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Analyzing Kerry's Health-Care Plan


The U.S. has two problems with its health-care system: coverage and cost. Some 44 million Americans are not covered by health insurance and the nation's medical costs are among the highest in the world. Democratic candidate John Kerry's health-care proposals are strong on extending coverage and weak on containing costs.

His plan is a good first step toward making sure all Americans get health insurance. But Kerry has to focus more on costs if he has any hope of selling his plan to independent voters in this election. He should do something radical -- borrow from President Bush. Tax-free Health Savings Accounts promoted by Bush that allow individuals who buy high-deductible plans to pay for premiums and out-of-pocket medical expenses can generate big savings. In addition, Kerry can tap into the Medicare Drug Benefit, which is so wasteful that reforming it could help pay for much of his health plan.

The strength of the Kerry plan is that it builds on the employer-based and poverty programs that make up the existing health-insurance system. Extending them would be easy. Kerry would expand Medicaid and the State Children's Health Insurance Program, which now cover very poor families and children, to insure families of four who earn up to $55,000 a year. He would help small business by creating a national pool of private insurance that is similar to one already used by federal employees. And, in his most dramatic move, Kerry would have Washington pick up 75% of company claims for catastrophic illness if companies agreed to cover all their workers. With these initiatives, Kerry hopes to cover an additional 27 million uninsured people for $650 billion over 10 years.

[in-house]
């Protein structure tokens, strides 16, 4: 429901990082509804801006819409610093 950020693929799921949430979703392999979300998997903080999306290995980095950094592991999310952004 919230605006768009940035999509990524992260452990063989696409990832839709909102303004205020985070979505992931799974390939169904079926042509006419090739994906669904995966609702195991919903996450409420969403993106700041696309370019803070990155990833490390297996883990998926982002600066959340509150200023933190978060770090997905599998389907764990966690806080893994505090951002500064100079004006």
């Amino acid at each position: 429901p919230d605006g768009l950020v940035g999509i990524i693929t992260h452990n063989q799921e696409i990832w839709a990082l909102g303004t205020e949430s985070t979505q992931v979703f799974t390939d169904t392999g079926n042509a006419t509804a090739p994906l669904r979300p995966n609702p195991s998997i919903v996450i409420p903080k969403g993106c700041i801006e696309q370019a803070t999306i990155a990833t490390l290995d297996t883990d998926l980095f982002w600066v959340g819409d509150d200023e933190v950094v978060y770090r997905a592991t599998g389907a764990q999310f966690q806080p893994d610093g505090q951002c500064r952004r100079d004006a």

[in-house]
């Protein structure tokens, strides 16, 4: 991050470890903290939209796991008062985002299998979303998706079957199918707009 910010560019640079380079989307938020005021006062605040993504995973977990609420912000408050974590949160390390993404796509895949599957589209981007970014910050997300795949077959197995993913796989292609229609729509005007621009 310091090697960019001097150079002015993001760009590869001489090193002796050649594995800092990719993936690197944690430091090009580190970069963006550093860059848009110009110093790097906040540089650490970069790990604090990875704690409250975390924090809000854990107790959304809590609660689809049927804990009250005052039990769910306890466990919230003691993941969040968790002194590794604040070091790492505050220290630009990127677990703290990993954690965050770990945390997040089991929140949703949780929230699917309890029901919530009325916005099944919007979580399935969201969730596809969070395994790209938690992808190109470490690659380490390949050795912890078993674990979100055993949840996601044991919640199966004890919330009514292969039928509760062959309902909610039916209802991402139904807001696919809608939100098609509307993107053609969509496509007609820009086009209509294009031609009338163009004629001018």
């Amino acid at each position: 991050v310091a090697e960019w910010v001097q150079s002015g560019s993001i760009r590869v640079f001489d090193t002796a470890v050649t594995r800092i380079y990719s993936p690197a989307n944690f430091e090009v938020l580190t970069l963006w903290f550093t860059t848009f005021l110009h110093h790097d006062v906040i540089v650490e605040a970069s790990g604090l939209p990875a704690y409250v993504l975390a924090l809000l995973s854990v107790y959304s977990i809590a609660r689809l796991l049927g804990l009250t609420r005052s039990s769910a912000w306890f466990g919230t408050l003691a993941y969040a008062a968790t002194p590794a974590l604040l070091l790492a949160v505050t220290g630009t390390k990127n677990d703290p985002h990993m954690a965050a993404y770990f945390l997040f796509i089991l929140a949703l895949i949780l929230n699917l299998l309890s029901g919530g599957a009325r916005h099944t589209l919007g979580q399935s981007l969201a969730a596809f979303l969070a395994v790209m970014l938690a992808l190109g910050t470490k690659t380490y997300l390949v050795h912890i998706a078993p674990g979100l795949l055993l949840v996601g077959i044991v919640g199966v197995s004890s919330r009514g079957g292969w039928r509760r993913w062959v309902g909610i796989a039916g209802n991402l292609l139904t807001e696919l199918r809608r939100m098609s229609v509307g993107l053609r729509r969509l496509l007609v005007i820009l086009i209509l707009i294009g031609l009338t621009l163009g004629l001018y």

But how can he cover the cost? Kerry says he can pay for his health plan and also cut the deficit by 50% by rolling back the Bush tax cuts on the 2.3% of households making $200,000 a year or more. But that won't generate nearly enough money. Kerry should consider tapping into the $500 billion already committed to the Medicare Drug Benefit. It subsidizes the vast majority of seniors who are already covered or who can afford to pay for themselves. It also prohibits the government from negotiating directly with drug companies for lower Medicare drug prices.

By streamlining the Medicare Drug Benefit to defray just the cost of very expensive drug bills due to catastrophic illness, and by getting Washington to use its buying clout to negotiate lower-priced drugs, Kerry just might save enough to pay for his plan to extend health insurance. That would help solve two of America's health problems -- coverage and cost.


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